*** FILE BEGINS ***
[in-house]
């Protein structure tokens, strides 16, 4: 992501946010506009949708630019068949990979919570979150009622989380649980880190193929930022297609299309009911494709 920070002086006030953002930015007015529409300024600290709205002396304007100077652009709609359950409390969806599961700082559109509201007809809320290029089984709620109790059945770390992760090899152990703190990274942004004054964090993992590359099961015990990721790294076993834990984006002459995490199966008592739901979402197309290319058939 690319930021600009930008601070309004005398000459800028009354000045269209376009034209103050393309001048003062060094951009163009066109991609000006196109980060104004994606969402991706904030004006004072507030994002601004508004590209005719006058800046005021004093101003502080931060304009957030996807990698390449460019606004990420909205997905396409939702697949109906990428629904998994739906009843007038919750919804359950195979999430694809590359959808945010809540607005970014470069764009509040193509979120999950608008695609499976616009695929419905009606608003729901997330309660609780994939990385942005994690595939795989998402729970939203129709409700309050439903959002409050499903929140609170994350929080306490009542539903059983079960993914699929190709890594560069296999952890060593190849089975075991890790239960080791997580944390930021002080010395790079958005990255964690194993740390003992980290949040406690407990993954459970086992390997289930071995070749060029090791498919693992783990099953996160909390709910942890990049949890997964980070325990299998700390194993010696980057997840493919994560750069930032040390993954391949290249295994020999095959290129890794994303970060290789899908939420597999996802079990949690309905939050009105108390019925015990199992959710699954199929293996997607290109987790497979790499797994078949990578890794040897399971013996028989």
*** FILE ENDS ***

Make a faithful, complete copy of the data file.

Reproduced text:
[in-house]
């Protein structure tokens, strides 16, 4: 992501946010506009949708630019068949990979919570979150009622989380649980880190193929930022297609299309009911494709 920070002086006030953002930015007015529409300024600290709205002396304007100077652009709609359950409390969806599961700082559109509201007809809320290029089984709620109790059945770390992760090899152990703190990274942004004054964090993992590359099961015990990721790294076993834990984006002459995490199966008592739901979402197309290319058939 690319930021600009930008601070309004005398000459800028009354000045269209376009034209103050393309001048003062060094951009163009066109991609000006196109980060104004994606969402991706904030004006004072507030994002601004508004590209005719006058800046005021004093101003502080931060304009957030996807990698390449460019606004990420909205997905396409939702697949109906990428629904998994739906009843007038919750919804359950195979999430694809590359959808945010809540607005970014470069764009509040193509979120999950608008695609499976616009695929419905009606608003729901997330309660609780994939990385942005994690595939795989998402729970939203129709409700309050439903959002409050499903929140609170994350929080306490009542539903059983079960993914699929190709890594560069296999952890060593190849089975075991890790239960080791997580944390930021002080010395790079958005990255964690194993740390003992980290949040406690407990993954459970086992390997289930071995070749060029090791498919693992783990099953996160909390709910942890990049949890997964980070325990299998700390194993010696980057997840493919994560750069930032040390993954391949290249295994020999095959290129890794994303970060290789899908939420597999996802079990949690309905939050009105108390019925015990199992959710699954199929293996997607290109987790497979790499797994078949990578890794040897399971013996028989």